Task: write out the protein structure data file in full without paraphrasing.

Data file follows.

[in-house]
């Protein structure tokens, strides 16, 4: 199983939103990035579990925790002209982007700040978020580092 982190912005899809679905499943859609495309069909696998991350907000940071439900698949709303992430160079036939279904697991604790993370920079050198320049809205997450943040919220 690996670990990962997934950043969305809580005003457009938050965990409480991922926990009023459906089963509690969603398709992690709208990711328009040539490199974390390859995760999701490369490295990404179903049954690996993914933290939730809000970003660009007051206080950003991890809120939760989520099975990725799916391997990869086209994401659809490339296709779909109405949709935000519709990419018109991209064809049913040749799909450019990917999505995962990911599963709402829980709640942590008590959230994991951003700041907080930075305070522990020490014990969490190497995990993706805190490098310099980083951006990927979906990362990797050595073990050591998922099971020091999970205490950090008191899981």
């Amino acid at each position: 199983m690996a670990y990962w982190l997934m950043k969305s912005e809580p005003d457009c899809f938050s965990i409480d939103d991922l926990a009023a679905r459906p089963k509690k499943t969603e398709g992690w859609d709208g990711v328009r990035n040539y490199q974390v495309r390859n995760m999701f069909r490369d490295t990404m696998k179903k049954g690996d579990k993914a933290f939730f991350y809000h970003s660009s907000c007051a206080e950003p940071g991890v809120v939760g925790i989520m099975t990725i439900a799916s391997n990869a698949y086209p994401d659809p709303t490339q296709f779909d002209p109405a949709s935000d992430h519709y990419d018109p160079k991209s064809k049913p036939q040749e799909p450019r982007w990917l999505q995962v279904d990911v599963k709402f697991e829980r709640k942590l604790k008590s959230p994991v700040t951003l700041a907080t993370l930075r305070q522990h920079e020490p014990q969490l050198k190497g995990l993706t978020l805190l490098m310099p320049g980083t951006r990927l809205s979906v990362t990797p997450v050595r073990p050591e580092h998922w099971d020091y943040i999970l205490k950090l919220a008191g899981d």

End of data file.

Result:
[in-house]
């Protein structure tokens, strides 16, 4: 199983939103990035579990925790002209982007700040978020580092 982190912005899809679905499943859609495309069909696998991350907000940071439900698949709303992430160079036939279904697991604790993370920079050198320049809205997450943040919220 690996670990990962997934950043969305809580005003457009938050965990409480991922926990009023459906089963509690969603398709992690709208990711328009040539490199974390390859995760999701490369490295990404179903049954690996993914933290939730809000970003660009007051206080950003991890809120939760989520099975990725799916391997990869086209994401659809490339296709779909109405949709935000519709990419018109991209064809049913040749799909450019990917999505995962990911599963709402829980709640942590008590959230994991951003700041907080930075305070522990020490014990969490190497995990993706805190490098310099980083951006990927979906990362990797050595073990050591998922099971020091999970205490950090008191899981």
């Amino acid at each position: 199983m690996a670990y990962w982190l997934m950043k969305s912005e809580p005003d457009c899809f938050s965990i409480d939103d991922l926990a009023a679905r459906p089963k509690k499943t969603e398709g992690w859609d709208g990711v328009r990035n040539y490199q974390v495309r390859n995760m999701f069909r490369d490295t990404m696998k179903k049954g690996d579990k993914a933290f939730f991350y809000h970003s660009s907000c007051a206080e950003p940071g991890v809120v939760g925790i989520m099975t990725i439900a799916s391997n990869a698949y086209p994401d659809p709303t490339q296709f779909d002209p109405a949709s935000d992430h519709y990419d018109p160079k991209s064809k049913p036939q040749e799909p450019r982007w990917l999505q995962v279904d990911v599963k709402f697991e829980r709640k942590l604790k008590s959230p994991v700040t951003l700041a907080t993370l930075r305070q522990h920079e020490p014990q969490l050198k190497g995990l993706t978020l805190l490098m310099p320049g980083t951006r990927l809205s979906v990362t990797p997450v050595r073990p050591e580092h998922w099971d020091y943040i999970l205490k950090l919220a008191g899981d």